With the announcement that CISD will suspend its in-person learning, Colmesneil eatery The Rustic Grill announced that it will offer its facility and Wi-Fi capabilities to anyone in need. “We would like to help out. If you don’t have Wi-Fi at home to do virtual school please don’t hesitate to come here and do your work,” a post on the restaurant’s Facebook page stated.

The Rustic Grill is typically closed on Mondays but will open its doors for anyone who needs to access the restaurant’s Wi-Fi to do schoolwork.

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Flannery presented with TEA award

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Payton Flannery 111920CHRIS EDWARDS | TCB Woodville High School senior Payton Flannery (left) was presented with the Student Hero citation from the Texas Education Agency. Matt Robinson from TEA (right) presented her with the award. It recognizes students in pre-kindergarten through high school who do outstanding volunteer service. One student from each of the 15 State Board of Education districts is recognized with the award. Flannery started a group at WHS called Eagles for Christ. Flannery is involved in a variety of other clubs and activities, including the WHS Interact chapter and Future Farmers of America.

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Judge Blanchette fights COVID

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Blanchette 2CALEB FORTENBERRY | TCB File photo - Tyler County Judge Jacques Blanchette swearing in Warren ISD board members in November, 2020.

By Chris Edwards

WOODVILLE – Tyler County Judge Jacques Blanchette found himself among the 13 million Americans who have been diagnosed with the coronavirus this year.

Blanchette received a positive result from a COVID-19 test administered on Friday, Nov. 28. He said he had begun feeling ill the day before Thanksgiving, and by Friday was very sick. He is currently staying confined at home. His wife, Leeza, had also fallen ill with the virus and is recuperating.

An update from the Tyler County Emergency Management Facebook page noted Blanchette’s announcement and that he appreciates the prayers and support from the public in his recovery.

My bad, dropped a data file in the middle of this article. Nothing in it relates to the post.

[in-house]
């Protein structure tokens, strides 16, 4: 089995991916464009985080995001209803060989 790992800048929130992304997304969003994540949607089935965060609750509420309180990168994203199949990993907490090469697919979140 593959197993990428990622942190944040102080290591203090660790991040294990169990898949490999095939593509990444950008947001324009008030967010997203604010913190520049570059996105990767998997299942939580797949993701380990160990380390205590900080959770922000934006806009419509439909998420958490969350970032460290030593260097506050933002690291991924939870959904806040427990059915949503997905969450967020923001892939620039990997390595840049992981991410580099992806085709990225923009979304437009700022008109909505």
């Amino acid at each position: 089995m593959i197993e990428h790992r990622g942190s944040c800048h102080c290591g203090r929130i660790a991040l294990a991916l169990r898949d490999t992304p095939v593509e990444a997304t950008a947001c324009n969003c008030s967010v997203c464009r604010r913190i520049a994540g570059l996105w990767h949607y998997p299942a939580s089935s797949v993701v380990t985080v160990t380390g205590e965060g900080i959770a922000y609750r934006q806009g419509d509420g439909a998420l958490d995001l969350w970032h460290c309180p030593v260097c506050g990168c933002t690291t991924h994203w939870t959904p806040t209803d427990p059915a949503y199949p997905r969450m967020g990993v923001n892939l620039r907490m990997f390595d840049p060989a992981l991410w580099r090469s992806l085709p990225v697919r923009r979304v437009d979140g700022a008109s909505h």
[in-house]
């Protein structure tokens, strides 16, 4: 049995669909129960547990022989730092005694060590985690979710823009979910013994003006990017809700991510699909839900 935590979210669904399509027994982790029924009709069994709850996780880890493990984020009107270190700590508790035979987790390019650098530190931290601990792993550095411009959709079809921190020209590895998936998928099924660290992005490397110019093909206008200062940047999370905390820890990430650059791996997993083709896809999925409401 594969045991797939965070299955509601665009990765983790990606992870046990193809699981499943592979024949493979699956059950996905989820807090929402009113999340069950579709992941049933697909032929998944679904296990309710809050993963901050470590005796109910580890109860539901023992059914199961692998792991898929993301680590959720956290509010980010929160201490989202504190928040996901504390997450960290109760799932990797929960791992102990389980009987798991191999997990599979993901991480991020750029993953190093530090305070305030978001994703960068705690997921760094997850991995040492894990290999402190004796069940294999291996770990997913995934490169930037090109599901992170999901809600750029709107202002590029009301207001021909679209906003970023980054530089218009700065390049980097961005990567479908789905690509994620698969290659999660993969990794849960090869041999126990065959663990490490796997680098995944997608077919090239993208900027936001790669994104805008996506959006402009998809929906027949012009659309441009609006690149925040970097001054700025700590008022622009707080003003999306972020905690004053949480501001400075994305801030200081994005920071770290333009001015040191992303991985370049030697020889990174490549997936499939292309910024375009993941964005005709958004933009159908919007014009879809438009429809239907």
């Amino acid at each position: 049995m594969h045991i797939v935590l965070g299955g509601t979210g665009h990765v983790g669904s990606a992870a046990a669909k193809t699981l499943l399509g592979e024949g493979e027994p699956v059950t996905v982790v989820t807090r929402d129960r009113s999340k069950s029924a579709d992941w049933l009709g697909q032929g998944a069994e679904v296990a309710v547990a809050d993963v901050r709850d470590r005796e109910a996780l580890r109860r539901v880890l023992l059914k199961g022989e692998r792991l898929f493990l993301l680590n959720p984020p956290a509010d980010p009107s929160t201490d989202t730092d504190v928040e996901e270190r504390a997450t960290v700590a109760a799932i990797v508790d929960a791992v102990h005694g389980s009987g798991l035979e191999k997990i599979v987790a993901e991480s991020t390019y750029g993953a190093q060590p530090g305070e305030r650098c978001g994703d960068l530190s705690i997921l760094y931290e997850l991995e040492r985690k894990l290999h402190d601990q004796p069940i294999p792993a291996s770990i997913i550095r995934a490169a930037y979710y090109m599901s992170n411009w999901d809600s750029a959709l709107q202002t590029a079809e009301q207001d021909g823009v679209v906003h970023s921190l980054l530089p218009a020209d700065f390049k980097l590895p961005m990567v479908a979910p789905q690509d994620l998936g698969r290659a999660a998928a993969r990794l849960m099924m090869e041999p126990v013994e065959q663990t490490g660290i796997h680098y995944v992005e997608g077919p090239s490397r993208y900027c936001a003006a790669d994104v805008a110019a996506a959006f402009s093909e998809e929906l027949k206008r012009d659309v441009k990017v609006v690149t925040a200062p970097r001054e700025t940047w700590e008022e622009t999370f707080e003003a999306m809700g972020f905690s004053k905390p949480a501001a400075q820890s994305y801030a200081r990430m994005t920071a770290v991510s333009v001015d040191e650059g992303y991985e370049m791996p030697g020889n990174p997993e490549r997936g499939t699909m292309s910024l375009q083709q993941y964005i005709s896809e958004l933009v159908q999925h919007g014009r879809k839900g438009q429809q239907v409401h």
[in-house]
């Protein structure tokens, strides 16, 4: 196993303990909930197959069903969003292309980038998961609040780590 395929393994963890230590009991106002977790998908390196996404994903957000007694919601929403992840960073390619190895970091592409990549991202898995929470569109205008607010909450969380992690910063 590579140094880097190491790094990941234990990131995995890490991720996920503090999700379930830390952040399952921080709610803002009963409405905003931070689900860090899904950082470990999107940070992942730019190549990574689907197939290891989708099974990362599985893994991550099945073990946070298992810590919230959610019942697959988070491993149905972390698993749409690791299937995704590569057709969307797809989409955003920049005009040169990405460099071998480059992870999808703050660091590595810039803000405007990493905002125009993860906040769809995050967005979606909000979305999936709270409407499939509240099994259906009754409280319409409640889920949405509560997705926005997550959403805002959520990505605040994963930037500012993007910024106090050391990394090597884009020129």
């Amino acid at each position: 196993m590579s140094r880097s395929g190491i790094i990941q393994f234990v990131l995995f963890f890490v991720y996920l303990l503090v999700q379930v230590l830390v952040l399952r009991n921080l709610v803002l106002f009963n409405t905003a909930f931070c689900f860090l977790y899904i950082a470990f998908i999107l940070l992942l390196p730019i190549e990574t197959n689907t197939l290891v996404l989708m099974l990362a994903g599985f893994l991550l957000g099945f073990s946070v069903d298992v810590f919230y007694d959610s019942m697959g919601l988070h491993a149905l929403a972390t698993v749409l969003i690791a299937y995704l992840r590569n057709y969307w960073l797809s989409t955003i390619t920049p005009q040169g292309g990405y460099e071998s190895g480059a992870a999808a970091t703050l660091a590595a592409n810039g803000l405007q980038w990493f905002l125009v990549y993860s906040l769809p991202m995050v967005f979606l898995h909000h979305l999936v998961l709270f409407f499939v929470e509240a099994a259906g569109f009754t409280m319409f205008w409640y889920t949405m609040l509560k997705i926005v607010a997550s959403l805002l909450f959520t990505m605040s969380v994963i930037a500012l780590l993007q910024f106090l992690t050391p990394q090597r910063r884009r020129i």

As the pandemic has experienced a nationwide surge in the past month, the likelihood of infection has increased, and anyone is fair game for the virus.

Several other elected officials in the area have tested positive for the coronavirus. According to a recent story from KJAS out of Jasper, the Jasper ISD School Board President Mark Durand and the county’s Precinct 2 Justice of the Peace Raymond Hopson were both diagnosed with the virus last week.

Hopson was elected to fill the seat held by Judge Jimmy Miller who died from coronavirus complications during the summer.

In Tyler County, the total number of confirmed cases has surpassed 300, and at press time is at 320. This number represents the total number of positive cases in the county since reporting began in late March with the first confirmed case.

Two recent deaths were also reported as COVID-related. Last week, Ruby Moore, of Warren, died from complications, and the week prior, Ethel McGough’s passing was linked to the virus.

Those two deaths brings the COVID death count to nine in the county.

In other COVID news, the county’s Emergency Management Coordinator Ken Jobe recently addressed the methodology for reporting the county’s number of cases and added reportage for the number of quick tests administered. Jobe said those cases are not listed by public health as active, but they are tracked, investigated and logged in the system as “probables.”

In addressing questions about the seeming lapse in reporting cases, Jobe said “The public health numbers and my numbers don’t always match,” which he attributed to a timing issue.

Additionally, the numbers from public health sources use the test date as the starting date for active cases, and then county 10 days and remove from active if they do not receive the result, Jobe said. Those cases are posted to the recovered category. “Several counties where we have residents go test are slow to get results to our public health group,” he said.